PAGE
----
Web radio stations win a last-minute stay of execution

After Congress intervenes, the recording industry agrees to let webcasters stream music until negotiations lead to fairer royalty rates.

By Farhad Manjoo

Published July 13, 2007 6:16PM (EDT)

Wired's indispensable digital-music maven Eliot Van Buskirk reports some good breaking news: Internet radio stations will not shut down this Sunday.

Many Web radio outfits feared closure as their legal fight against staggering new music royalty rates met failure this week. On Thursday, the D.C. Circuit Court of Appeals refused to block the new rates, which are scheduled to go into effect Sunday. But as a result of public outcry -- which, in turn, sparked congressional outcry -- SoundExchange, the recording-industry group that collects royalties, has agreed not to immediately enforce the rates, pending negotiations with webcasters.

I just spoke to Tim Westergren, the founder of Pandora, the hugely popular Internet radio station that allows people to create personalized music channels. I asked Westergren if Pandora will shut down Sunday: "No, we won't," he said.

On Thursday, the House Commerce Committee, chaired by Rep. Edward Markey, a Massachusetts Democrat, convened an emergency round-table meeting between both sides in the royalty dispute. At the meeting, SoundExchange agreed to cap the $500-per-channel fee that had threatened to wipe out Pandora and other stations that let people tailor radio channels to their taste. Westergren says the cap "was a precursor to any kind of negotiation, because that fee was so absurd. It was like a billion dollars for us and other large webcasters put together every year." Now, stations like Pandora will pay $500 for each radio channel they send out, with a maximum of $50,000.

Besides the per-channel fee, Internet radio stations also face a new per-stream fee that applies retroactively to 2006, and rises each year until 2010. The new schedule charges webcasters $0.00076 per listener per song for 2006; $.0011 for 2007; $.0014 for 2008; and $.0018 and $.0019 for 2009 and 2010. The rates are far more onerous than those imposed on satellite systems -- which pay a share of their revenue -- and for traditional "terrestrial" AM and FM radio stations, which pay no performance royalties for the music they play. (The music industry, though, is trying to change that.)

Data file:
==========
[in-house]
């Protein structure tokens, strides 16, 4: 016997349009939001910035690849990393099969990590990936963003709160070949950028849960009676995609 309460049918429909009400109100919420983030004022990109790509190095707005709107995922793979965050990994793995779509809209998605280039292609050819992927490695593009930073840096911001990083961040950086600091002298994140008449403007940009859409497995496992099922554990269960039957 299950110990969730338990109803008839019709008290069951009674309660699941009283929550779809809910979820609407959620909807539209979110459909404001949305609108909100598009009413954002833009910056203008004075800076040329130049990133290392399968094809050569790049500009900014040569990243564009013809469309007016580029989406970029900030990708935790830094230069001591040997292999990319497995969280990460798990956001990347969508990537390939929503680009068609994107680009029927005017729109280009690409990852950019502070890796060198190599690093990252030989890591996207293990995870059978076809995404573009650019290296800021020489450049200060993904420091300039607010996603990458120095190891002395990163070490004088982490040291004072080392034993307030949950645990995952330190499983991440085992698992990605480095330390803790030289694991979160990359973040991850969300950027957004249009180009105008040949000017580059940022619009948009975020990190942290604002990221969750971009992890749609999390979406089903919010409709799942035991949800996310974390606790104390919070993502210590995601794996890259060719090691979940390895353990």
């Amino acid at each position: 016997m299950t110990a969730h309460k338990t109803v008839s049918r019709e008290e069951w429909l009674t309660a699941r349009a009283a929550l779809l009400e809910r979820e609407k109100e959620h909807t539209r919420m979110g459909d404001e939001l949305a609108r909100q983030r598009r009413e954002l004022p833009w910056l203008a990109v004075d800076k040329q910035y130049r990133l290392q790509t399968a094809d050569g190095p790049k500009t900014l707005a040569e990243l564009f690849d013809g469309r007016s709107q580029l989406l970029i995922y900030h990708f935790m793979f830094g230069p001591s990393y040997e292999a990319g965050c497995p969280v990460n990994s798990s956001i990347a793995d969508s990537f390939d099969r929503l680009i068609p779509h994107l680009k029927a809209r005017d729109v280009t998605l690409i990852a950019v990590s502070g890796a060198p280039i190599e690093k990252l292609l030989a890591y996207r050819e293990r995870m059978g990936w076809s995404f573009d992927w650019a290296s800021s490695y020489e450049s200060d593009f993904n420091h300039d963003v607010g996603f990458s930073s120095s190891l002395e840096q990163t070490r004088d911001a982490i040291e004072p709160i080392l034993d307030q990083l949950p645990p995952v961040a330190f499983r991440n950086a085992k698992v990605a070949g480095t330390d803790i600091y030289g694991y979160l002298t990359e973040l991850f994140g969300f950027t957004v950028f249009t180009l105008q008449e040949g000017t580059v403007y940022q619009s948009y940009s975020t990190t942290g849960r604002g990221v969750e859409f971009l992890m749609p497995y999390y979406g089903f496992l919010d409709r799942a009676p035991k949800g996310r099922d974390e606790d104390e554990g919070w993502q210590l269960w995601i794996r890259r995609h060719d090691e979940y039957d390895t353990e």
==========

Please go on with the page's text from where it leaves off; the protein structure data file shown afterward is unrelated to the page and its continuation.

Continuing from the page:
The negotiations between SoundExchange and the webcasters now center on these rates -- and they're taking place, Westergren notes, "under the watchful eye of Congress." And that, he says, is the main news today. "The reason this deal is happening is because of congressional pressure, and congressional pressure is happening because of people calling in. Everybody needs to know that. A million people in the last three months have called Congress about this. And Congress has said, Look, if you don't solve this, we will. That's very explicit."

Farhad Manjoo

Farhad Manjoo is a Salon staff writer and the author of True Enough: Learning to Live in a Post-Fact Society.

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